Dating gerstner tool chests
Remember buying my first Kennedy carpenters tool box with the slot for the framing square to stick out and a spot for 2hand saws, until then I just had a homemade box. I think that he probably kept things neater than I do.I think that one of the cool things about these toolboxes is that they use sheet metal for the drawer bottoms.Identifying an old chest of drawers involves looking at the condition of the piece, as well as other factors.This information can help you decide whether you have an antique, a collectible piece manufactured by a popular designer, a reproduction or simply an old chest of drawers.These seem to be real heirloom pieces and I gather some have been handed down through generations, others picked up for a song at antiques auctions or yard sales and yet others have been extremely generous gifts for some very spoiled recipients. She took me into a back room (her demised husbands SPACE). I went to a garage sale with my wife, asked the lady if she had any tools.(I have collected swords from around the world pretty much for that reason, which you may think strange, but the ones that I collect I do so imagining the owner/s that would have handled them and what their lives would have been like, where they came from and what happened to them.) We have what we call daily "toolbox meetings" in workshops here, over the first morning coffee before starting work.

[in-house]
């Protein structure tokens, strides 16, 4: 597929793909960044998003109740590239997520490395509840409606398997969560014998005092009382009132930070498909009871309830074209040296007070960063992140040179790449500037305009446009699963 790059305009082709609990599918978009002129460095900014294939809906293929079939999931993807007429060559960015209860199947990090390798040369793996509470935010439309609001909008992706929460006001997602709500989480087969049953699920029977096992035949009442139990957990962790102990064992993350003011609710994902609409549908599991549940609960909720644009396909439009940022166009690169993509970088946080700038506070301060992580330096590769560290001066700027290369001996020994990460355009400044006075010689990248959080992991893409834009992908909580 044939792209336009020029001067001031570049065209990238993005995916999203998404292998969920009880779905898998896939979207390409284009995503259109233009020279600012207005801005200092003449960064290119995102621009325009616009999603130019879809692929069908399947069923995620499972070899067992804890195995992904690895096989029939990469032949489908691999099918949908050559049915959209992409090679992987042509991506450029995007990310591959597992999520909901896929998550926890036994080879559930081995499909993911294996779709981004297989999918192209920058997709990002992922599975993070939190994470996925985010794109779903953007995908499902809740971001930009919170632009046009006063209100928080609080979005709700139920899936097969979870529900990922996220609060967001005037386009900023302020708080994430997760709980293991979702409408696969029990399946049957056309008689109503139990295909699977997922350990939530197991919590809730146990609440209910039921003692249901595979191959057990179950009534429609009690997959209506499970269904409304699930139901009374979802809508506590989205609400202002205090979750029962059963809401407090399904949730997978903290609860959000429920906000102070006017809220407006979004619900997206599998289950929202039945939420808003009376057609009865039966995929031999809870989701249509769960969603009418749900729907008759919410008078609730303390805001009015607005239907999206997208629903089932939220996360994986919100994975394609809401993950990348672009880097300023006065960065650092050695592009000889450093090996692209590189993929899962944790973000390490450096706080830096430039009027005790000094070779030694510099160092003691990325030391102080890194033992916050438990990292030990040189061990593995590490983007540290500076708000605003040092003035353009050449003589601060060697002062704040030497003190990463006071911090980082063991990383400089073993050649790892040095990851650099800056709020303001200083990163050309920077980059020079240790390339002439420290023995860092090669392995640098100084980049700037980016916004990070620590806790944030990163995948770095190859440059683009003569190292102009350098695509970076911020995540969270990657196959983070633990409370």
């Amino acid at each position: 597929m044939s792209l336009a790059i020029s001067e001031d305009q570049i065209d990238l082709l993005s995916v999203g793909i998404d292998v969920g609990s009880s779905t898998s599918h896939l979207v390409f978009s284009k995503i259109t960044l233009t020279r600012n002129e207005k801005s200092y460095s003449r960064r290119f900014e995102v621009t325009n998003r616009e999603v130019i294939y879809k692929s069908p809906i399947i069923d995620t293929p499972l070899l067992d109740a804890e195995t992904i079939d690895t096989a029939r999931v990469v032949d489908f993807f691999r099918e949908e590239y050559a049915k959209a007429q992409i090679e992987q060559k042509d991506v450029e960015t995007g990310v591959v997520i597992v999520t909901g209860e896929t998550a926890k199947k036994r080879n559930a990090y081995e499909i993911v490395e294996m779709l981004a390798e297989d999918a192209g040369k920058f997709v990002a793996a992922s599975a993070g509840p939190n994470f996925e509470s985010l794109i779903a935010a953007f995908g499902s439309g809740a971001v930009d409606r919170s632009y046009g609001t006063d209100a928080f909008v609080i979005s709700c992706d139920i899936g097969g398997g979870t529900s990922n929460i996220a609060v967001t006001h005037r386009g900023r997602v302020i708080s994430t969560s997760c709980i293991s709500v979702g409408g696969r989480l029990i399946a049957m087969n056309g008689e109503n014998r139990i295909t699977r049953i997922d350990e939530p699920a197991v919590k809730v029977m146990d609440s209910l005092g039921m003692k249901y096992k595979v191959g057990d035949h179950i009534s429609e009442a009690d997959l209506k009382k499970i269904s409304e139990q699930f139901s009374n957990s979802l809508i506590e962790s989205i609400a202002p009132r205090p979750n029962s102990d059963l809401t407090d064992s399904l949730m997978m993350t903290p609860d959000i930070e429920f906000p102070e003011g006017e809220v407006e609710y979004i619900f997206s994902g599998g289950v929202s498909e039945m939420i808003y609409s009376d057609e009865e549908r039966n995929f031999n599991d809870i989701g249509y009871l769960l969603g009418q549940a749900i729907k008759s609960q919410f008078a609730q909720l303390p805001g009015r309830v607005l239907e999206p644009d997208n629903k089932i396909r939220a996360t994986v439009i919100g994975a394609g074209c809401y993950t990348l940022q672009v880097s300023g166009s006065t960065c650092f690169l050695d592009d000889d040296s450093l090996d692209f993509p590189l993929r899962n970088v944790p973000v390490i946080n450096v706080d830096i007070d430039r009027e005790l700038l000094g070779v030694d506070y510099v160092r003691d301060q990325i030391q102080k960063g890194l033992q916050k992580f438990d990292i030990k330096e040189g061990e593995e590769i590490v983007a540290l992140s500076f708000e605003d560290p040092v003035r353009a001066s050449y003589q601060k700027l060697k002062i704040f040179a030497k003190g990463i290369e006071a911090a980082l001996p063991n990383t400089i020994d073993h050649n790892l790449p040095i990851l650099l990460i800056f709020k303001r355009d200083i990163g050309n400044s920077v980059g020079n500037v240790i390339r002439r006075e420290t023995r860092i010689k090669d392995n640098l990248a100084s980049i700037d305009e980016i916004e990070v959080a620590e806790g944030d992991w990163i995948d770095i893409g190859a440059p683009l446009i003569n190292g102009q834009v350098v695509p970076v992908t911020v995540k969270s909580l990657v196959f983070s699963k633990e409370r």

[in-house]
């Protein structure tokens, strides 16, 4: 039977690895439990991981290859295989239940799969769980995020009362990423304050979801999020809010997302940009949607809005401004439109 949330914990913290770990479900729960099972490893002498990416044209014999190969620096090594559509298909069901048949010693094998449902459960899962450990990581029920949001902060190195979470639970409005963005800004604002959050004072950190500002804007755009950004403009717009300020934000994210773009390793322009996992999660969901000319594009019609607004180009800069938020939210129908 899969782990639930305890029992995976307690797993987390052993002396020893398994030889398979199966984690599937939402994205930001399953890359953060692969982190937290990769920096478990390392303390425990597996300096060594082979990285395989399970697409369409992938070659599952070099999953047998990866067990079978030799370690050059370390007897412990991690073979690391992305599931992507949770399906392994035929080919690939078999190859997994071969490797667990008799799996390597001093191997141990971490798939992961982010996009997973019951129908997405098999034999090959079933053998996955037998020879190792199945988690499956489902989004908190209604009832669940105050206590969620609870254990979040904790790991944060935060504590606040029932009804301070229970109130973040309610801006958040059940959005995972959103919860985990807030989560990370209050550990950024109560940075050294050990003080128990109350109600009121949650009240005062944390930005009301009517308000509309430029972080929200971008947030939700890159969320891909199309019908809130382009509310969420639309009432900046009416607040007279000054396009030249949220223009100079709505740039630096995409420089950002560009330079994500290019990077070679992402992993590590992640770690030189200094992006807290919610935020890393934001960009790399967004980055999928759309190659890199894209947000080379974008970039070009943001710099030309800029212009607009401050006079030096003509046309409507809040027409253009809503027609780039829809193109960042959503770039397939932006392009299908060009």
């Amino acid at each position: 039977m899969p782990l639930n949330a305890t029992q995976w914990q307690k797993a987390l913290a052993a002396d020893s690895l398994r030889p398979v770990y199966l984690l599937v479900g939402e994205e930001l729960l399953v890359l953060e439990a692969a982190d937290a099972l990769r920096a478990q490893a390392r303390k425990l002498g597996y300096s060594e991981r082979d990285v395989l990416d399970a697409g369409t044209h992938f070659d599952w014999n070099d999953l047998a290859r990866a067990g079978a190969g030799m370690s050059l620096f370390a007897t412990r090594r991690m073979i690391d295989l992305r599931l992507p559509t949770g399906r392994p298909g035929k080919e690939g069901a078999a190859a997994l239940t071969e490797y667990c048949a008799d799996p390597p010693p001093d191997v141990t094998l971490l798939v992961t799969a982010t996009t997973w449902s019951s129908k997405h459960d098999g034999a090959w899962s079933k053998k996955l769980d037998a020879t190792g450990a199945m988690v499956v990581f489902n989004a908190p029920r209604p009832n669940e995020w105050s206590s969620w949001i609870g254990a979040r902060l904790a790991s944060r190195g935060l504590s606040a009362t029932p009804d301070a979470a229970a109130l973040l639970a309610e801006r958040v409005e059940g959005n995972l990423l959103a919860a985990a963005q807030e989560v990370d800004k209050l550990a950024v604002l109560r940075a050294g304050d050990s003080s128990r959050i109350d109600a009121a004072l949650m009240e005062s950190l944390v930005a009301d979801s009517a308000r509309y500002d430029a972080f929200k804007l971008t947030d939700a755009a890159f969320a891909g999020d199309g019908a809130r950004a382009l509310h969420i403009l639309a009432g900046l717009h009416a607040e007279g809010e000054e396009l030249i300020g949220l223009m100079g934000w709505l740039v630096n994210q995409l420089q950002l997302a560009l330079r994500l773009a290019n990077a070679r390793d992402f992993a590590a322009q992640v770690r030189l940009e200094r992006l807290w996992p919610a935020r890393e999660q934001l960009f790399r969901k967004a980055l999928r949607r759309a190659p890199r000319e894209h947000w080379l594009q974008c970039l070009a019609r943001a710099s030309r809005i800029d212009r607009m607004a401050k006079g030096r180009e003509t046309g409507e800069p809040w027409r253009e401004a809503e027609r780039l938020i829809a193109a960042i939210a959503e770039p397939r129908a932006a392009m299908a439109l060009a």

It is pretty far down on the priority list for now. And a wooden box protects precision tools from dampness just a little better than a steel box. Both are used now for fly-tying equipment, one by my grandson, and one by myself.And Paul's dad arriving back at work after loosing their house and trying to pick up the pieces ......I bought a old shipwrights tool box at a garage sale, homemade and crude but some how I enjoy looking at it and ponder the memories the fellow might have had,l could not bear seeing it destroyed, I.Dad had sold his shop in the mid 70's when he went to work for a larger shop as an executive. Occasionally he'd bring home some little doohickey that had to be scraped because it was a couple thousandths off. As a matter of fact, other than a few books and some tools and some guns, the chest is all I've got. She took me into a back room (her demised husbands SPACE).He then sold his machine tools including his benches with the Emmert vices. He'd lined the lid of the box with family photos etc. I have #92 top and drawer bottom machinists boxes in oak. (there is a cheap version available these days that bears no resemblance to the originals - beware) years ago, you could just drop in at the factory, and take a tour. I have a friend who collects antique fishing lures, and stores them in these boxes. There was a cherry Gerstner machinists box full of Starritt top of the line machinist tools. I just couldn't lie to her, I didn't have the bucks at the time and I had duplicates of all the tools except the box.